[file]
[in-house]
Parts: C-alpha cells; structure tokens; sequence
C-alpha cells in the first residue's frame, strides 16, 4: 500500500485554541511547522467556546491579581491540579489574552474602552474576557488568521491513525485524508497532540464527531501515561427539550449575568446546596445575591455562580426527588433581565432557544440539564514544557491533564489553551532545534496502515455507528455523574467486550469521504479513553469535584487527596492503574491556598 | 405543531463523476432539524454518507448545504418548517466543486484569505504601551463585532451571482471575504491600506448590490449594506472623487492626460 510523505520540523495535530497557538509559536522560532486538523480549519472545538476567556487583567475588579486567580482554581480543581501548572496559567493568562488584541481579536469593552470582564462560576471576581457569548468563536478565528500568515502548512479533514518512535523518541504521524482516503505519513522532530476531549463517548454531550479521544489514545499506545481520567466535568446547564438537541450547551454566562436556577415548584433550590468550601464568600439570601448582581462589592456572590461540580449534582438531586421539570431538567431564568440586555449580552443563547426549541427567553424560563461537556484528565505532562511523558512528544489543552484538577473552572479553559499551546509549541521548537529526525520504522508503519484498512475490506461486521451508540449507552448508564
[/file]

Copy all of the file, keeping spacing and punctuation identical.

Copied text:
[in-house]
Parts: C-alpha cells; structure tokens; sequence
C-alpha cells in the first residue's frame, strides 16, 4: 500500500485554541511547522467556546491579581491540579489574552474602552474576557488568521491513525485524508497532540464527531501515561427539550449575568446546596445575591455562580426527588433581565432557544440539564514544557491533564489553551532545534496502515455507528455523574467486550469521504479513553469535584487527596492503574491556598 | 405543531463523476432539524454518507448545504418548517466543486484569505504601551463585532451571482471575504491600506448590490449594506472623487492626460 510523505520540523495535530497557538509559536522560532486538523480549519472545538476567556487583567475588579486567580482554581480543581501548572496559567493568562488584541481579536469593552470582564462560576471576581457569548468563536478565528500568515502548512479533514518512535523518541504521524482516503505519513522532530476531549463517548454531550479521544489514545499506545481520567466535568446547564438537541450547551454566562436556577415548584433550590468550601464568600439570601448582581462589592456572590461540580449534582438531586421539570431538567431564568440586555449580552443563547426549541427567553424560563461537556484528565505532562511523558512528544489543552484538577473552572479553559499551546509549541521548537529526525520504522508503519484498512475490506461486521451508540449507552448508564